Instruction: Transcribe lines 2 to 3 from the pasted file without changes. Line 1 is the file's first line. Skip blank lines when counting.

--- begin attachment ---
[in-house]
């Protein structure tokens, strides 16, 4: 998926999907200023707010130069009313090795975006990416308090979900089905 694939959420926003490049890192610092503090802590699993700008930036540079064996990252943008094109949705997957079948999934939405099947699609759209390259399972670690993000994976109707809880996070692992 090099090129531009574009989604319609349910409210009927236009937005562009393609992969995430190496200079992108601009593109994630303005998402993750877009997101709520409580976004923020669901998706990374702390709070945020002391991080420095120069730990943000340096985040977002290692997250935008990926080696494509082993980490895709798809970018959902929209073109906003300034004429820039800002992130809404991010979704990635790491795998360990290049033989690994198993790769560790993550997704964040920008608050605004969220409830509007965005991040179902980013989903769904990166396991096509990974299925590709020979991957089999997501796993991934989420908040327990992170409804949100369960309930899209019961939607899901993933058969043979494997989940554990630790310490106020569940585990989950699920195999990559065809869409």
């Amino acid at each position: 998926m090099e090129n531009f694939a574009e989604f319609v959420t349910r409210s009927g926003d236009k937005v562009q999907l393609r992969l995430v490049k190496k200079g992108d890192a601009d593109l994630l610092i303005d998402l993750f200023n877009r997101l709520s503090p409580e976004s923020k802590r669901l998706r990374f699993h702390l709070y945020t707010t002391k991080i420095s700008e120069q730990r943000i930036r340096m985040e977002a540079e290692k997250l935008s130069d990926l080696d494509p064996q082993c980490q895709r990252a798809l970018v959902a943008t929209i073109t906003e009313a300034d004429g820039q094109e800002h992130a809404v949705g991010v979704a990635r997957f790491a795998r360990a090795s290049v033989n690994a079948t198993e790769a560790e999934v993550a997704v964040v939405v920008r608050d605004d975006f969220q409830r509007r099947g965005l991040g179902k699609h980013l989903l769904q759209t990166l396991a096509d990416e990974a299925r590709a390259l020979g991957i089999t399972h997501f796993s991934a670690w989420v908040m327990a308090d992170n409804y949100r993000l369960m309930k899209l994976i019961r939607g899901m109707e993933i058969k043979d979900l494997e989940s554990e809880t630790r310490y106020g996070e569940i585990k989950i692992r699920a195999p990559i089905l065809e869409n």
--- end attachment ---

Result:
């Protein structure tokens, strides 16, 4: 998926999907200023707010130069009313090795975006990416308090979900089905 694939959420926003490049890192610092503090802590699993700008930036540079064996990252943008094109949705997957079948999934939405099947699609759209390259399972670690993000994976109707809880996070692992 090099090129531009574009989604319609349910409210009927236009937005562009393609992969995430190496200079992108601009593109994630303005998402993750877009997101709520409580976004923020669901998706990374702390709070945020002391991080420095120069730990943000340096985040977002290692997250935008990926080696494509082993980490895709798809970018959902929209073109906003300034004429820039800002992130809404991010979704990635790491795998360990290049033989690994198993790769560790993550997704964040920008608050605004969220409830509007965005991040179902980013989903769904990166396991096509990974299925590709020979991957089999997501796993991934989420908040327990992170409804949100369960309930899209019961939607899901993933058969043979494997989940554990630790310490106020569940585990989950699920195999990559065809869409």
């Amino acid at each position: 998926m090099e090129n531009f694939a574009e989604f319609v959420t349910r409210s009927g926003d236009k937005v562009q999907l393609r992969l995430v490049k190496k200079g992108d890192a601009d593109l994630l610092i303005d998402l993750f200023n877009r997101l709520s503090p409580e976004s923020k802590r669901l998706r990374f699993h702390l709070y945020t707010t002391k991080i420095s700008e120069q730990r943000i930036r340096m985040e977002a540079e290692k997250l935008s130069d990926l080696d494509p064996q082993c980490q895709r990252a798809l970018v959902a943008t929209i073109t906003e009313a300034d004429g820039q094109e800002h992130a809404v949705g991010v979704a990635r997957f790491a795998r360990a090795s290049v033989n690994a079948t198993e790769a560790e999934v993550a997704v964040v939405v920008r608050d605004d975006f969220q409830r509007r099947g965005l991040g179902k699609h980013l989903l769904q759209t990166l396991a096509d990416e990974a299925r590709a390259l020979g991957i089999t399972h997501f796993s991934a670690w989420v908040m327990a308090d992170n409804y949100r993000l369960m309930k899209l994976i019961r939607g899901m109707e993933i058969k043979d979900l494997e989940s554990e809880t630790r310490y106020g996070e569940i585990k989950i692992r699920a195999p990559i089905l065809e869409n």